What value do real estate agents add?

by Alistair Helm in


Agent with cash in pocket iStock_000016530240XSmall.jpg

There is a great line in the excellent book "What Would Google Do?" by insightful author and Professor of Entrepreneurial Journalism at City University of New York - Jeff Jarvis; in reference to how Google might reinvent real estate. He states his "enmity for agents and their oligopolistic fee structure .. it's not personal its financial!", he then goes on to say "I just don't understand the value they bring, but if you must explain your value, its not as great as you think!"

This line has resonated with me for many years. Value in any business needs to be highly visible, not something that needs explaining. Sadly real estate seems to need to justify its value-add rather than having open public advocacy of it. 

So it was with little surprise that I heard this story recounted by a friend last weekend regarding their recent personal experience of real estate service which only added to this questionable view of the value provided by real estate agents.

I do not propose to identify the agent or the company they work for. They know who they are and sadly I fear there may be other agents who may quake a little in their respective boots thinking it is them given the commonality of just such a situation.

My friend owns two properties, both within a small geographical area. They are not a seasoned property investor, merely an ordinary person who for personal circumstances recently down-sized and invested in a rental unit about 6 months ago. With the recent sale and subsequent purchase they had had contact with a few local agents in the area.

Units for Sale - Realestate.co.nz.jpg

Due to a change in circumstances in the past month they thought about selling the unit which they bought for around $500,000. As one might well do, they decided to contact the agent who facilitated the purchase of the unit for them to see what the market might be for such a unit and whether they would be able to sell quickly. A reasonable request and a useful opportunity for an agent to build a prospective business opportunity.

The agent gave a verbal response and then asked if my friend wanted a full appraisal on the property so as to be ready to market the property, my friend declined as they were unsure if they wanted to sell, it was at this stage just information.

A couple of days later the agent contacted them and said they had a buyer who had written up a conditional offer to buy the unit with the only condition being the desire to physically inspect the property. The price was good and the offer had no other conditions - seems great. However the stinger was the agent fee!

The agent wanted my friend to sign a listing agreement for the full fee of c. $20,000 before they would present the offer.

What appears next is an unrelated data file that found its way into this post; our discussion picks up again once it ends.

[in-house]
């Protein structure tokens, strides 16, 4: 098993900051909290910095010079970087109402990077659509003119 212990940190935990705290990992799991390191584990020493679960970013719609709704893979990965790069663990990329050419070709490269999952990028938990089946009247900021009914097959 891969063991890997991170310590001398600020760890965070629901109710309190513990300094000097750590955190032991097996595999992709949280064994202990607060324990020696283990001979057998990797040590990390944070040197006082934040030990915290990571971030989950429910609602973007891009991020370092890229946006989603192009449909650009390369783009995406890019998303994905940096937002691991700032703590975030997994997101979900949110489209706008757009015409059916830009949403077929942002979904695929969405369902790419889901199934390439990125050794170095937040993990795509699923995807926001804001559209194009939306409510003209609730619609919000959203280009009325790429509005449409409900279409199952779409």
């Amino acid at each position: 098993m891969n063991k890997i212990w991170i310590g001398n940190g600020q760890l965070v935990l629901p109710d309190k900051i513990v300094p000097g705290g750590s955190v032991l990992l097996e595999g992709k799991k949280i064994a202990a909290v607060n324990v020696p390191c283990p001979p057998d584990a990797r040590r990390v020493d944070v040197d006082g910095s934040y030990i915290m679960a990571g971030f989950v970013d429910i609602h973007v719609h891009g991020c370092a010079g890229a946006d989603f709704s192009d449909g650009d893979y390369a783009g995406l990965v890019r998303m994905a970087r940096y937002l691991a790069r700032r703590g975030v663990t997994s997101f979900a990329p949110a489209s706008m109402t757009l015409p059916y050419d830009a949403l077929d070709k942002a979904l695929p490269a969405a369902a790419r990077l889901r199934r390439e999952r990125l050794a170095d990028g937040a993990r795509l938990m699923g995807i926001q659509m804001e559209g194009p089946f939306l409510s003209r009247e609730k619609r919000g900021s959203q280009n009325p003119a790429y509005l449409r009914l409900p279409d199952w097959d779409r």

Now there is nothing wrong in the process undertaken by this agent, they have a willing buyer who they want to introduce to a vendor for which they wish to be compensated, that is fair - but the fee! The commission of c. $20,000 is the full fee - the fee typical of a full service listing with all attendant services of listing, marketing, facilitation, negotiation and completion. A process of upwards of 6 weeks worth of work.

My friend questioned quite rightly how an agent could conceive of charging c. $20,000 for providing so little of value - the response was somewhat as expected "I have to charge what our company stipulates as a fee for successfully selling a property"!

I find this situation (which I know is not uncommon) to be unbelievable on a number of levels.

1. Real estate agents regard themselves as professionals providing a service - the fee should be commensurate with the service - c. $20,000 for even a full days work is not commensurate.

2. My friend had a prior relationship with the agent and the agent knew my friend owned another property surely prospective future business opportunity would have been recognised and reflected in a realistic fee.

3. Does the agent not think that my friend would not share this experience with their friends, acquaintances and colleagues? - as they say you tend to tell one person of a good experience and 10 people of a bad experience.

4. Would not the agent have raised their professional standing and reputation if rather than going back with this one offer, instead gone to my friend with a proposal saying that they had this strong offer and recommending two options. Firstly consider this offer seriously as timing may be of priority, but also secondly why not consider marketing the property given this level of interest. The agent could have presented a full service marketing campaign together with a full appraisal of the property - very easy considering they only sold the self same property barely 6 months ago.

Real estate agents business is based on relationship and reputation and largely relies on referrals. How could anyone consider that proposing such a fee for such little work be conducive to building future relationship and business?

Needless to say my friend chose to decline the offer - their comment to me was that the experience had actually dissuaded them from even selling the property, it had left a bitter taste in their mouth - sadly "tarring all agents with the same brush".